Mom of the Bride: Just Yesterday She Was a Flower Girl!

Welcome to Mom of the Bride, a new feature of Bridal Party from a different perspective. Amanda, a Washington mother of a bride-to-be, weighs in on the ups and downs of planning a daughter’s wedding.

The author, right, with her daughter, the bride-to-be.

Little girls dream of their wedding day. But moms also dream of their little girl’s wedding day. When I found out my daughter was going to be engaged, I already had my own vision of what she would look like as a bride. That vision is not far off (in my mind) from how she looked as a flower girl when she was four years old. As it turns out, my vision of my daughter as a bride differs from my daughter’s vision of herself as a bride.

My daughter’s boyfriend asked my husband and me for our blessing a few weeks before he proposed. He brought the ring and showed it to us. He told us, “I love her to death—she’s the one.” He also told us he hadn’t been sleeping very well the previous few nights in anticipation of talking to us. Although my daughter had expressed her suspicions that he was going to propose, I couldn’t talk to her about it until it was “official.” So, to avoid letting anything slip, I didn’t talk to her much during those interim weeks.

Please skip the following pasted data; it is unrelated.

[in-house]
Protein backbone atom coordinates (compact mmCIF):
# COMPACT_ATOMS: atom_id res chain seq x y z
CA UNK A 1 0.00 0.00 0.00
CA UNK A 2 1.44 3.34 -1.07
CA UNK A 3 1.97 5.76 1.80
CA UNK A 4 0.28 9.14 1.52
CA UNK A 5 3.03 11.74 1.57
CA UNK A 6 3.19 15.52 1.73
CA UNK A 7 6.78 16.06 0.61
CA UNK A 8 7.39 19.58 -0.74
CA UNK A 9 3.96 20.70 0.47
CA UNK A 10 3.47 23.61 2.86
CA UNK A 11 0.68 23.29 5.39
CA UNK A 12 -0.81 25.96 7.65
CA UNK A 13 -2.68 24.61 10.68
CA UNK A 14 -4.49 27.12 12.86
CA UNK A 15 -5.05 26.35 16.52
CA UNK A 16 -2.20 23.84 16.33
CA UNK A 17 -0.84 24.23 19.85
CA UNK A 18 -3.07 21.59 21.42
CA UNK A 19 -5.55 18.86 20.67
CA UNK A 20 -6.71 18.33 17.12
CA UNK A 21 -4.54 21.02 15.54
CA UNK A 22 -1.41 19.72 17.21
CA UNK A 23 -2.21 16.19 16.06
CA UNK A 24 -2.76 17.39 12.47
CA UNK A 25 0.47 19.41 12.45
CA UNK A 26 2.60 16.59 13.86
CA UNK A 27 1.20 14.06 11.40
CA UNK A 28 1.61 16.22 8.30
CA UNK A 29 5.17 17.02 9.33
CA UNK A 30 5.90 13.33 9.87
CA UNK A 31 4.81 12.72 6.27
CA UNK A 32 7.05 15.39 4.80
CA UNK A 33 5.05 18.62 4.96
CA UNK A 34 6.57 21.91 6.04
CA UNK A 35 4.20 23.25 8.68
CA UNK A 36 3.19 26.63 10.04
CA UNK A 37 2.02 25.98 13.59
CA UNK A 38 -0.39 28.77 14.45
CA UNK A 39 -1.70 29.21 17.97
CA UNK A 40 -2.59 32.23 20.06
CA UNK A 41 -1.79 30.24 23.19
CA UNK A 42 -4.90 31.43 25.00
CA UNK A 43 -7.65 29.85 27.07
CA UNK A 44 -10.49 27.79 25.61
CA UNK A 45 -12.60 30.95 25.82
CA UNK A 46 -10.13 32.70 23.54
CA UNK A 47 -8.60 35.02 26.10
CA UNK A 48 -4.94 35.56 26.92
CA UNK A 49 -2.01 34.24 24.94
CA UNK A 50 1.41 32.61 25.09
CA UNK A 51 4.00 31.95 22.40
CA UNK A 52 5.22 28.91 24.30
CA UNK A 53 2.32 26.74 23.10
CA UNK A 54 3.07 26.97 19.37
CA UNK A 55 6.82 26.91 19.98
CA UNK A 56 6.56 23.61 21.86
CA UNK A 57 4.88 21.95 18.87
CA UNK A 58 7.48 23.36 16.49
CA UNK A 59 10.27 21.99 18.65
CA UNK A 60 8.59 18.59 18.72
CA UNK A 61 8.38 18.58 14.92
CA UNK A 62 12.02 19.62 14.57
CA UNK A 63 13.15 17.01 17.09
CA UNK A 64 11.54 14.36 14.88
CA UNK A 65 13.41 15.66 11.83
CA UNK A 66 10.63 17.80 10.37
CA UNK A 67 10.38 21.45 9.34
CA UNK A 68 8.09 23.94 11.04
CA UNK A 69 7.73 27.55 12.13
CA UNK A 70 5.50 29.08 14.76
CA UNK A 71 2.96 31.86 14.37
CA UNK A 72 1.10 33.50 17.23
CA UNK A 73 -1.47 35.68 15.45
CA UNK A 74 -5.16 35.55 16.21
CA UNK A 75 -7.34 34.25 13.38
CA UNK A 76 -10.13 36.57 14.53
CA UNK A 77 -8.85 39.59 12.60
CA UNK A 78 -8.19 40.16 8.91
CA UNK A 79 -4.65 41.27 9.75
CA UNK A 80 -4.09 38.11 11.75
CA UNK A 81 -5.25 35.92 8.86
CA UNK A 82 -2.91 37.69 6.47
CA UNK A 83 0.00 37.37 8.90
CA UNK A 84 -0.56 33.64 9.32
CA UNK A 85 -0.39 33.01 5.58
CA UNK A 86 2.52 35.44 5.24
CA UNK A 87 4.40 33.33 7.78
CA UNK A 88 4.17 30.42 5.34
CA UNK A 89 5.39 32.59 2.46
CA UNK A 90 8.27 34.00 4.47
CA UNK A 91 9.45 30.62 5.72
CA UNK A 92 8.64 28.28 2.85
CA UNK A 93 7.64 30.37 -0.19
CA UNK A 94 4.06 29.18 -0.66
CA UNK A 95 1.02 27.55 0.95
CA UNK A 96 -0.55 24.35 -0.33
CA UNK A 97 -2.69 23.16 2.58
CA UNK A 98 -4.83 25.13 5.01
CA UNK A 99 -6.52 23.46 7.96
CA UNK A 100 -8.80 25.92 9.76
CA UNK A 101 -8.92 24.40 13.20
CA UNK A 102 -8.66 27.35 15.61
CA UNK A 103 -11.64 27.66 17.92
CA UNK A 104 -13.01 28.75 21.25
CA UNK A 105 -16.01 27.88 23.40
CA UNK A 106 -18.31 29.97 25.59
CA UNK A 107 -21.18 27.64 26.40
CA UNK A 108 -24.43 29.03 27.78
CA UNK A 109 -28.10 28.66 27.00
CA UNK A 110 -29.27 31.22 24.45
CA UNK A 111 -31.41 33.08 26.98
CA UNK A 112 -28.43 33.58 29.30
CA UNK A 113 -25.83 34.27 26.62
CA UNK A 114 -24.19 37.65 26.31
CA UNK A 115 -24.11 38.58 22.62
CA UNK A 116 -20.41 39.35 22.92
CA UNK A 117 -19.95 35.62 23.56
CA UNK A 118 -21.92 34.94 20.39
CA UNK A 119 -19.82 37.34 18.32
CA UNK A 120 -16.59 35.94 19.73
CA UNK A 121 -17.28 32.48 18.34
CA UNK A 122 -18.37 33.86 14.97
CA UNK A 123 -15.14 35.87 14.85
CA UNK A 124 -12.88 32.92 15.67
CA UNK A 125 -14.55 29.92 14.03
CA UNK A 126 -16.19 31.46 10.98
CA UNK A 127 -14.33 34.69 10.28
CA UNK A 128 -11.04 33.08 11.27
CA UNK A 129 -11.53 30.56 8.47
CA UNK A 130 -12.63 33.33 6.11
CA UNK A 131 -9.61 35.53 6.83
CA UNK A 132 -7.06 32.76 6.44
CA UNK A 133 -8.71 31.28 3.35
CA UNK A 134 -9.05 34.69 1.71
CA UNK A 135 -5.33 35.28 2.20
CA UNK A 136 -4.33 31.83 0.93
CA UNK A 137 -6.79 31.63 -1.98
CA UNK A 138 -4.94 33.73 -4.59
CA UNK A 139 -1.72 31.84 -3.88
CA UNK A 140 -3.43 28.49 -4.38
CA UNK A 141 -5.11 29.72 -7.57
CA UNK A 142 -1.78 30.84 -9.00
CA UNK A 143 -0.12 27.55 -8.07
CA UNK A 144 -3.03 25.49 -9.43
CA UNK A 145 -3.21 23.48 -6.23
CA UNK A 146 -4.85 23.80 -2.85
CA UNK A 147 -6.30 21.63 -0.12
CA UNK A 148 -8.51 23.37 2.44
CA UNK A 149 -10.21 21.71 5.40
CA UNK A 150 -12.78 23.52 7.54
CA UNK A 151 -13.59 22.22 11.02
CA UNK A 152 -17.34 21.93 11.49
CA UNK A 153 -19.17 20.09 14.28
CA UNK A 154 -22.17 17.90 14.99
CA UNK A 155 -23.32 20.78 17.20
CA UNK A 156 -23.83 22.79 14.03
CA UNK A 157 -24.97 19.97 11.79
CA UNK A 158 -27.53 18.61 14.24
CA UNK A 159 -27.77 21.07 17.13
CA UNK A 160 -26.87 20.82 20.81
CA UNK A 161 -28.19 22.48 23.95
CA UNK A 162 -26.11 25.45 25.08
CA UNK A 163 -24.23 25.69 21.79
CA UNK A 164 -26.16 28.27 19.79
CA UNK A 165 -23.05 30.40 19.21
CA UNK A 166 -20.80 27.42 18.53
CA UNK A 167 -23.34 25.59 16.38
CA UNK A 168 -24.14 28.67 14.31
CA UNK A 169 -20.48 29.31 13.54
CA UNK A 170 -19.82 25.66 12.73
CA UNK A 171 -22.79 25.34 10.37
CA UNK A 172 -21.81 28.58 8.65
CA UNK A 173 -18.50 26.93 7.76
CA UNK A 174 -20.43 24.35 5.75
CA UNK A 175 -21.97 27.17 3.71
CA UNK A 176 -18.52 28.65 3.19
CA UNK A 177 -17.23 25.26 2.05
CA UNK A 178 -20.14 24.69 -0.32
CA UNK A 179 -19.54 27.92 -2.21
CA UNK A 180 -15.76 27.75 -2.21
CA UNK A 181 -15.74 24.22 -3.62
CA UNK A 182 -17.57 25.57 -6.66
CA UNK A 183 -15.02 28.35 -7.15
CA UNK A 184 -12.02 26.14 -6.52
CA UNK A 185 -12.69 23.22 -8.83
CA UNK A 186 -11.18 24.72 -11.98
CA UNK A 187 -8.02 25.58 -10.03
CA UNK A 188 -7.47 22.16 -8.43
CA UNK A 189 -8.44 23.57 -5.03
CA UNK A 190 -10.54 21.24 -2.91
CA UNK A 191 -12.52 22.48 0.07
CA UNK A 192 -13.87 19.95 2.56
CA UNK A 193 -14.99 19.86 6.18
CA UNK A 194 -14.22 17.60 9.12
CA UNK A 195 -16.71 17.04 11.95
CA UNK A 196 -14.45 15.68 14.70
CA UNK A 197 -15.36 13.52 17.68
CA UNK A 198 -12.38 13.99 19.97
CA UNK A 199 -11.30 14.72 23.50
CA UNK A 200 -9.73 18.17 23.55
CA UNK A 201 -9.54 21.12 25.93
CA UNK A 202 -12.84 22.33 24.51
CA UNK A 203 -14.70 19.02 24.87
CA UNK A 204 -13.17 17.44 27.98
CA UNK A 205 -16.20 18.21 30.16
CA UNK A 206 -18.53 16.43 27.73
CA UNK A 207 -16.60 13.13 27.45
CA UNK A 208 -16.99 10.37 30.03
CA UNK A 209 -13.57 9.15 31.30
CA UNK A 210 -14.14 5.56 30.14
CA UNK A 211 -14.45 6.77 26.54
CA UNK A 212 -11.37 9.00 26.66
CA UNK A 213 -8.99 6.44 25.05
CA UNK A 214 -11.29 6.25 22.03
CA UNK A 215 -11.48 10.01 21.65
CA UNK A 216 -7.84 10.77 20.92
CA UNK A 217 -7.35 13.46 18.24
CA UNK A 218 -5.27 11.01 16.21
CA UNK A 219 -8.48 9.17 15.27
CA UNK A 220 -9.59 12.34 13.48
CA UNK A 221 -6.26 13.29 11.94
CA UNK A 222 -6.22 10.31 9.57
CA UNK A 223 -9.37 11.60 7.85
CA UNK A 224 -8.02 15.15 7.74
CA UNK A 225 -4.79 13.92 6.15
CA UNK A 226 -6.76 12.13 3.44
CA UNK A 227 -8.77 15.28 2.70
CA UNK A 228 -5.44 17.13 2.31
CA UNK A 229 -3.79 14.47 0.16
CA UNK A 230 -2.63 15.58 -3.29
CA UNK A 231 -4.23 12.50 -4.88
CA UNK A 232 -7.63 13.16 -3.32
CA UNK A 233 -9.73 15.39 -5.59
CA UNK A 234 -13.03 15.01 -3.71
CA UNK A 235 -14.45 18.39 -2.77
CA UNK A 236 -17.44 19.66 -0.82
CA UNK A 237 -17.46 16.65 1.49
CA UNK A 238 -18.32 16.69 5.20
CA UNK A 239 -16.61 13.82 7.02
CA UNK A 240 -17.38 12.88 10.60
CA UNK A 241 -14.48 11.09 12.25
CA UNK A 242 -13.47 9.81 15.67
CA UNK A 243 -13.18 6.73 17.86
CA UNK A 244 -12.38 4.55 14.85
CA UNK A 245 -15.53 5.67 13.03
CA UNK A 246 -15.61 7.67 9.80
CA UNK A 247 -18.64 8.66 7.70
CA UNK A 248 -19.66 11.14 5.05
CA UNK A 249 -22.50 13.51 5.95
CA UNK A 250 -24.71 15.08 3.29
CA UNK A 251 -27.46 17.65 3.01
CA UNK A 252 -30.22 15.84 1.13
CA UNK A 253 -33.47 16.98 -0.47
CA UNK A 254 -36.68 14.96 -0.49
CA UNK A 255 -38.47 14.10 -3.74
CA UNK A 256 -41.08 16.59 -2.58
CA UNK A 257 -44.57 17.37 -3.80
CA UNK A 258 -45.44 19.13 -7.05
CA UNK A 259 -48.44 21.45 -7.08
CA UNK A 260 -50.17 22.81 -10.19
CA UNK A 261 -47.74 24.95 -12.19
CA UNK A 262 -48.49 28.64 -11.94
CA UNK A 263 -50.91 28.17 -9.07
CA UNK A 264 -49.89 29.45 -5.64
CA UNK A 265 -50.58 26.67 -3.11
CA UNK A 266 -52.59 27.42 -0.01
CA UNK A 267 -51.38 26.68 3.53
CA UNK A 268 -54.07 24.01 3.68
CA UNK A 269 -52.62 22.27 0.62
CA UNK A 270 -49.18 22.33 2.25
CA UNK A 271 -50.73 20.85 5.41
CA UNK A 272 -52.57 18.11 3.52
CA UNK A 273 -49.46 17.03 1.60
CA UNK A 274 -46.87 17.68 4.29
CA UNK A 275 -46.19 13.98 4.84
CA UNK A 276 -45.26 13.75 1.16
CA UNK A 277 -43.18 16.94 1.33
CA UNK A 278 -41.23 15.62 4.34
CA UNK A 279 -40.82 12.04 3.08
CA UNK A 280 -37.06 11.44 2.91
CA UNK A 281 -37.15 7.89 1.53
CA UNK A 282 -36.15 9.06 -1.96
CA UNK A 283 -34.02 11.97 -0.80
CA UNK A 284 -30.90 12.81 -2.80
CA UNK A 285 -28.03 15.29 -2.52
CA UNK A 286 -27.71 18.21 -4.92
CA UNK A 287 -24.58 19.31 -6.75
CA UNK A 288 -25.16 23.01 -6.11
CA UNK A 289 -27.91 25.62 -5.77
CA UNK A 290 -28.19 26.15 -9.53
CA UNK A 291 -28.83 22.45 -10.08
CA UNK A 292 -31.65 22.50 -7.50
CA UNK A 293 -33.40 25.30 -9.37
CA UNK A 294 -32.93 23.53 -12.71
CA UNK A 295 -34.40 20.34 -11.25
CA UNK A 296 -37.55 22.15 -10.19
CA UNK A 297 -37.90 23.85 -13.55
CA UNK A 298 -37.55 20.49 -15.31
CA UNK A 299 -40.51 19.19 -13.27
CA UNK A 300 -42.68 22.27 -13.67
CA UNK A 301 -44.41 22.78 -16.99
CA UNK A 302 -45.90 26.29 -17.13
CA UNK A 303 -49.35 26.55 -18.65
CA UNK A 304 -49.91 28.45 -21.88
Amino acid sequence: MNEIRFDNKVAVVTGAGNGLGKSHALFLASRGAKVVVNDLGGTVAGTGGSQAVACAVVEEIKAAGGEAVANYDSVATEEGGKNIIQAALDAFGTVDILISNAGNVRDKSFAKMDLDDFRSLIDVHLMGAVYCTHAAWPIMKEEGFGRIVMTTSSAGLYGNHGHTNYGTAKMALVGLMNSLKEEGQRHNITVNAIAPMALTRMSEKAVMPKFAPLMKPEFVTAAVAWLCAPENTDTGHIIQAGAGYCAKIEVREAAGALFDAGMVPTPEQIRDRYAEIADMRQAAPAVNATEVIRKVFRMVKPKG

As a flower girl she wore a white dress, ballet slippers, and baby’s breath in her hair, and my view of her as a bride is a grown-up version of that. I picture her wedding dress as a super-fancy sundress, tea length, with a scalloped hem. I see her being barefoot and think her hair should be down in loose ringlets with flowers in it. Oh, and the intimate ceremony should be in a field under the shade of a big tree—something like the tree in Forrest Gump.

Amanda’s vision of her daughter as a bride brought back images of her as a 4-year-old flower girl.

But what is her vision? First, you should know that although my daughter is gorgeous with delicate features, has a petite build, and is extremely feminine in appearance, she has another side to her. When she was little, I dressed her in frills and ruffles with bows and ribbons in her hair for as long as I could. But as soon as she could dress herself and was selecting her own outfits, she was in jeans and T-shirts. She rides a motorcycle and drives a 525-horsepower truck. She has worn a few dresses since she was eight, I guess. But only a few times for graduation, weddings, or special occasions—and usually under protest or in discomfort. So just getting her into a wedding dress I thought would be our first challenge. I thought for sure she would be asking, “Is it okay if I just wear jeans?”

When she showed me the binder she had put together for wedding planning, I was surprised to see pictures of extremely elaborate gowns she had ripped from pages of magazines. From just looking at pictures, she has already decided she wants bright-white spaghetti straps, a low back, and a skirt with what I’ve learned is called pickup gathering. Who would have guessed that my shy little tomboy would want a super-fancy dress?

We’re in the early stages of planning, but already I’ve learned that we’re going to have different ideas as we maneuver through the planning process. My goal is to help her make her vision of the day come true—when you’re the mother of the bride, her vision is your vision!


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